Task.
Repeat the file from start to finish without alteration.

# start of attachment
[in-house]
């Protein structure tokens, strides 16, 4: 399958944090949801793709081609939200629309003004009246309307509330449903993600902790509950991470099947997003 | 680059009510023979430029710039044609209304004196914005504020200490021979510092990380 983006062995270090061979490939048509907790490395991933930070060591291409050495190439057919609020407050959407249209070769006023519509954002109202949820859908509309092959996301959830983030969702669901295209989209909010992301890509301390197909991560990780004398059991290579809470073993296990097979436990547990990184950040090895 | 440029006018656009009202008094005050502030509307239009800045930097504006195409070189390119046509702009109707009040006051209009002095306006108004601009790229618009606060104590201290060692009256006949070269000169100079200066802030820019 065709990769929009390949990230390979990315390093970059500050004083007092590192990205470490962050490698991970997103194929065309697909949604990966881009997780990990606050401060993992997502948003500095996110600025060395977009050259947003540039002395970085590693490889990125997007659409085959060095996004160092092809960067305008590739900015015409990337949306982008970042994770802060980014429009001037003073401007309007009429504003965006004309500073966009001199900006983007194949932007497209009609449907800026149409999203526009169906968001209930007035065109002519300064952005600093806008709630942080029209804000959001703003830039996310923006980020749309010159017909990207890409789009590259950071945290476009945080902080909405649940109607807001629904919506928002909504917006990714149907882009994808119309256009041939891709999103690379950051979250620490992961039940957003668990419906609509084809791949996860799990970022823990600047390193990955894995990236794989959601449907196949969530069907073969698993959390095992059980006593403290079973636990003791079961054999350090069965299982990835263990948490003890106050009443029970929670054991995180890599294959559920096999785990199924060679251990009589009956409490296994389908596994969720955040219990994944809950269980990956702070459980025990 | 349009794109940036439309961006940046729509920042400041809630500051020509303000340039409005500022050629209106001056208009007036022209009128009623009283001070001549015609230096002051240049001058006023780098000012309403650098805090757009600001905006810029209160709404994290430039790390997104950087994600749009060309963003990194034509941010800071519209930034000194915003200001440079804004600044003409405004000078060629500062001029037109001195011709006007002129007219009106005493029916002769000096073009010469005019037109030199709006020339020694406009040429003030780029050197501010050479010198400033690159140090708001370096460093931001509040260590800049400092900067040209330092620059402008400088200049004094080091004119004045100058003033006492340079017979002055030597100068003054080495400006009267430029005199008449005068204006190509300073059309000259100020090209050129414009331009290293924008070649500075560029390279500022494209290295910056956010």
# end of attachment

[in-house]
């Protein structure tokens, strides 16, 4: 399958944090949801793709081609939200629309003004009246309307509330449903993600902790509950991470099947997003 | 680059009510023979430029710039044609209304004196914005504020200490021979510092990380 983006062995270090061979490939048509907790490395991933930070060591291409050495190439057919609020407050959407249209070769006023519509954002109202949820859908509309092959996301959830983030969702669901295209989209909010992301890509301390197909991560990780004398059991290579809470073993296990097979436990547990990184950040090895 | 440029006018656009009202008094005050502030509307239009800045930097504006195409070189390119046509702009109707009040006051209009002095306006108004601009790229618009606060104590201290060692009256006949070269000169100079200066802030820019 065709990769929009390949990230390979990315390093970059500050004083007092590192990205470490962050490698991970997103194929065309697909949604990966881009997780990990606050401060993992997502948003500095996110600025060395977009050259947003540039002395970085590693490889990125997007659409085959060095996004160092092809960067305008590739900015015409990337949306982008970042994770802060980014429009001037003073401007309007009429504003965006004309500073966009001199900006983007194949932007497209009609449907800026149409999203526009169906968001209930007035065109002519300064952005600093806008709630942080029209804000959001703003830039996310923006980020749309010159017909990207890409789009590259950071945290476009945080902080909405649940109607807001629904919506928002909504917006990714149907882009994808119309256009041939891709999103690379950051979250620490992961039940957003668990419906609509084809791949996860799990970022823990600047390193990955894995990236794989959601449907196949969530069907073969698993959390095992059980006593403290079973636990003791079961054999350090069965299982990835263990948490003890106050009443029970929670054991995180890599294959559920096999785990199924060679251990009589009956409490296994389908596994969720955040219990994944809950269980990956702070459980025990 | 349009794109940036439309961006940046729509920042400041809630500051020509303000340039409005500022050629209106001056208009007036022209009128009623009283001070001549015609230096002051240049001058006023780098000012309403650098805090757009600001905006810029209160709404994290430039790390997104950087994600749009060309963003990194034509941010800071519209930034000194915003200001440079804004600044003409405004000078060629500062001029037109001195011709006007002129007219009106005493029916002769000096073009010469005019037109030199709006020339020694406009040429003030780029050197501010050479010198400033690159140090708001370096460093931001509040260590800049400092900067040209330092620059402008400088200049004094080091004119004045100058003033006492340079017979002055030597100068003054080495400006009267430029005199008449005068204006190509300073059309000259100020090209050129414009331009290293924008070649500075560029390279500022494209290295910056956010």